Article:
Reflection for Sunday – August 16, 2020

Readings: Isaiah 56:1, 6-7; Romans 11:13-15, 29-32; Mt 15:21-28
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Preacher: Deirdre McKiernan Hetzler

Two lines struck a chord with me as I reflected on our readings. The first was ,“Maintain justice and do what is right.” Isaiah is urging the Israelites to be sure everyone had all that was needed to thrive. To live a fully human life. For that is the meaning of “justice” in the Scriptures.

So what’s going on with Jesus? Ignoring, then insulting the Canaanite woman? Refusing to help a child in need of healing? After recently healing many people, and feeding the multitudes? This encounter doesn’t fit our image of Jesus, does it? Could it be that he really believes his mission is exclusively for his own people? But he has entered Gentile territory here, for whatever reason. And obviously, his reputation has preceded him.

We don’t know what Jesus was thinking. What we do know is that he changed his tune, healing the woman’s daughter, after all. Was this crumbling of barriers a Spirit led conversion? In breaking with tradition, Jesus anticipates the mission to the Gentiles. That includes us.

The message here, as in all of our readings today, is one of radical inclusion. Isaiah tells of the acceptance of foreigners. Of their offerings and sacrifices being valued. God says, “I will make them joyful in my house of prayer…for my house shall be called a house of prayer for all peoples.” And Paul speaks of his ministry to the Gentiles. His hope that God’s mercy, shown to them, will also be received by his own people, the Jews.

Which brings me to the psalm, the second line that struck me. “Let the peoples praise you, O Lord, let all the peoples praise you!” What a perfect response to the message of our readings! We can well imagine the Caananite woman and the foreigners whose offerings were found acceptable singing God’s praises.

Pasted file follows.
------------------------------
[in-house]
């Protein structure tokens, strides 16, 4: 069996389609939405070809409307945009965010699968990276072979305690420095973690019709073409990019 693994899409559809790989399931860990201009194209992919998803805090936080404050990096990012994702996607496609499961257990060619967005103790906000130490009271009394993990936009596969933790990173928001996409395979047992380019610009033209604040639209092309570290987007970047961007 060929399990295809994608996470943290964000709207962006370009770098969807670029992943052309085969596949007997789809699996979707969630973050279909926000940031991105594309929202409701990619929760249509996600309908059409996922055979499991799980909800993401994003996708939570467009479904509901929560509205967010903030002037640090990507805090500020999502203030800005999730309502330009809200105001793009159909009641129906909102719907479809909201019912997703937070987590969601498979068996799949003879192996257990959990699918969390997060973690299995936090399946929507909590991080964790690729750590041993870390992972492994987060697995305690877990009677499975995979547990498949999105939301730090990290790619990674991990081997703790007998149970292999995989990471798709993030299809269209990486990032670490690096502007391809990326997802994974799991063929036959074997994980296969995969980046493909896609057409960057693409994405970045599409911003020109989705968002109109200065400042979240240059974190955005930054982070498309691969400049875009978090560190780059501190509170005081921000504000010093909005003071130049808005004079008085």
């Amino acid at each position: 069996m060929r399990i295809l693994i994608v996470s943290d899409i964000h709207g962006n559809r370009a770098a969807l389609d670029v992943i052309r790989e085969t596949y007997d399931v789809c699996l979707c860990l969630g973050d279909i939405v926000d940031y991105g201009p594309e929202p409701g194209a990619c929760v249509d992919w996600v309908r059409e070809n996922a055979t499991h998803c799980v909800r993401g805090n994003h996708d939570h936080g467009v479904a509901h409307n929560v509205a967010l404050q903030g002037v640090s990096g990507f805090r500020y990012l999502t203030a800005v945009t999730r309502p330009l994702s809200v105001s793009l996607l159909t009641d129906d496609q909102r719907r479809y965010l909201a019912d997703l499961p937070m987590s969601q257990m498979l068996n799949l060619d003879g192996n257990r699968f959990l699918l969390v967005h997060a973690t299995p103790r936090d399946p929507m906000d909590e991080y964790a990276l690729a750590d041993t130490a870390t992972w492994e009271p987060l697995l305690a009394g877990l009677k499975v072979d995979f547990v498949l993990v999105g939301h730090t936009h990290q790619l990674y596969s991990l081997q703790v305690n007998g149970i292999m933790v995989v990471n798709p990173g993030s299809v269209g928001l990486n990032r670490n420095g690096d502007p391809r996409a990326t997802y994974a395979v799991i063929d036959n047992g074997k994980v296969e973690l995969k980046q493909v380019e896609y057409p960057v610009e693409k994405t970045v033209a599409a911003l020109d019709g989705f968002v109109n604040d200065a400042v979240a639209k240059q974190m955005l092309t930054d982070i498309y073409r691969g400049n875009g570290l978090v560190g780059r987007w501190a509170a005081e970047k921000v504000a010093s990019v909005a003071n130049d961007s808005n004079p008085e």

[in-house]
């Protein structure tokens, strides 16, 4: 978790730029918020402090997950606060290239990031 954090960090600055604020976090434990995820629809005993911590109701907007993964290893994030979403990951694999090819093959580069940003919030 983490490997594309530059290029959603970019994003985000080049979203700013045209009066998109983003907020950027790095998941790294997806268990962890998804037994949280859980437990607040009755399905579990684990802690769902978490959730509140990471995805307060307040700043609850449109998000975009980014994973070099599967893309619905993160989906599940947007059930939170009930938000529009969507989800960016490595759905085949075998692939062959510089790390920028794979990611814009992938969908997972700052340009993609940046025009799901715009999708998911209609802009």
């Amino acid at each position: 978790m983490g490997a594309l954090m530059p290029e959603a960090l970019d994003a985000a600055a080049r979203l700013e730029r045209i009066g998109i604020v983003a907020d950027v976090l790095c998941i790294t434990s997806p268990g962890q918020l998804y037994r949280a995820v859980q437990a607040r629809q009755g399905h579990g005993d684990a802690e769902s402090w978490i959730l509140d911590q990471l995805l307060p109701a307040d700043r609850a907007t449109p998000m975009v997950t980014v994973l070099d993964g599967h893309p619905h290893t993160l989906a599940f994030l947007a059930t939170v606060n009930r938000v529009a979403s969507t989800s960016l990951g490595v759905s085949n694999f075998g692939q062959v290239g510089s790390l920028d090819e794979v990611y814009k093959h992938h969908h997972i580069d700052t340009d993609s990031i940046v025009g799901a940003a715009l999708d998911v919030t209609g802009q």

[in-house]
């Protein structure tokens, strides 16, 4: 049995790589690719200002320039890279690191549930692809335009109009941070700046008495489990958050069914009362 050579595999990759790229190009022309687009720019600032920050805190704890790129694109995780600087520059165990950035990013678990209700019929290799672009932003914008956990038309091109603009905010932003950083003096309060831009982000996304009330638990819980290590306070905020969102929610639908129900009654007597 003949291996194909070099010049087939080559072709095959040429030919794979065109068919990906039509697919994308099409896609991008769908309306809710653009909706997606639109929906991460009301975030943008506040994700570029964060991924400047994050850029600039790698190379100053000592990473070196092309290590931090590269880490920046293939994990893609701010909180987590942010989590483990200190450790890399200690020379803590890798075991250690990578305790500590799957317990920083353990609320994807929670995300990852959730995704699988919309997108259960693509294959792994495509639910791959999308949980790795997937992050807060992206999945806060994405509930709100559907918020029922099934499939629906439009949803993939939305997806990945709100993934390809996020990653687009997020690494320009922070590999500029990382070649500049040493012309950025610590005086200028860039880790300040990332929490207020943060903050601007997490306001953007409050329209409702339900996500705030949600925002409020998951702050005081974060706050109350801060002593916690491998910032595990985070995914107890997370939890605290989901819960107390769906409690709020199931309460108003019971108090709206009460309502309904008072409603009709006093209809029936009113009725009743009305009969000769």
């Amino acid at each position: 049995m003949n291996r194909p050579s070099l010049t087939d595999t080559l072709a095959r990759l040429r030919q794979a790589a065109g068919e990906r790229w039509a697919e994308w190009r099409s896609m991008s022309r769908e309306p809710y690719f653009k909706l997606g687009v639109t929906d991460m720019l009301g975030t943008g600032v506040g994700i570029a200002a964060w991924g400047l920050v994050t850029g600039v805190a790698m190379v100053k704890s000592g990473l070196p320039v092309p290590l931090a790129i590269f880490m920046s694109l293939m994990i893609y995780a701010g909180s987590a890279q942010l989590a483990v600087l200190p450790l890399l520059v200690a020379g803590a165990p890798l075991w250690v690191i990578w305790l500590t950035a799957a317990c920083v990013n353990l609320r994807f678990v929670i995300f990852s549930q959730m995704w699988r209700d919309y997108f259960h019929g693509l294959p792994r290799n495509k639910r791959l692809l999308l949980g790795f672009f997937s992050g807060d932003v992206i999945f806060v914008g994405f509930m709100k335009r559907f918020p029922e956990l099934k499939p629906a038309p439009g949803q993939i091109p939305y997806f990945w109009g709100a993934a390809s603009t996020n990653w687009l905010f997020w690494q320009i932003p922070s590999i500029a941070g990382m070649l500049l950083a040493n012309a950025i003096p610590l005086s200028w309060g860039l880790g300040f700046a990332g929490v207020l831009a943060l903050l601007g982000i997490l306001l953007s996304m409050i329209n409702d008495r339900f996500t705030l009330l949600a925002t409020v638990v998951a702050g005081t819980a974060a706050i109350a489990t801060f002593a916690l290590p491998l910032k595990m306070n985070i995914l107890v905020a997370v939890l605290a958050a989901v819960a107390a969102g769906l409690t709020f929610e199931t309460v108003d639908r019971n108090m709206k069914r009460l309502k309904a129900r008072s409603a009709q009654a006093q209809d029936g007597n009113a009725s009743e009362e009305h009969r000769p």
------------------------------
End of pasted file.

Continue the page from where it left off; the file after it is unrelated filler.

But what about us? In the midst of pandemic fatigue, of income inequality and jobs lost, of climate change, racism and increasing injustices, we may not always feel like praising God. Yet, when we stop to think about it, there is much still to be grateful for. A cool breeze on a hot day. A meal delivered when someone is sick. The love and innocence of a little child. The bravery of folks who risk criticism or worse to do or say what is right.

The medieval mystic, Hildegard of Bingen, said to speak our truth is to praise God. The late John Lewis spent his life praising God that way. Speaking truth to power. Fighting injustice wherever he saw it. Yet never losing his inner joy, his faith, despite paying the price for his life’s work.

Maintain justice and do what is right. Work to bring fullness of life for all peoples. John Lewis lived that biblical admonition. “In my life,” he said, “I have done all I can to demonstrate that the way of peace, the way of love and nonviolence is the more excellent way…we have a moral obligation to stand up, to speak up and to speak out. When you see something that is not right, you must say something, you must do something.”

We know there is much that is not right these days, don’t we? Increasing homelessness and hunger. Mistreatment of asylum seekers, many of whom have died in substandard prison conditions. Climate change. Systemic racism. How shall we model the radical inclusivity of our God? If we have the intelligence to put astronauts in a space station, we can find solutions. All that is lacking, then, is our will.

Maintain justice and do what is right. We are also called to live that biblical admonition. We cannot all be John Lewis. However, all of us can speak up. Speak out. Do something. Maybe it’s just as simple as a letter to the editor. A phone call to Congress. Signing justice petitions. Participating in a peaceful protest. Welcoming a foreigner to the neighborhood. Volunteering.

We need to find our truth. And speak it! Then we will be praising God with all our being!

Deirdre McKiernan Hetzler
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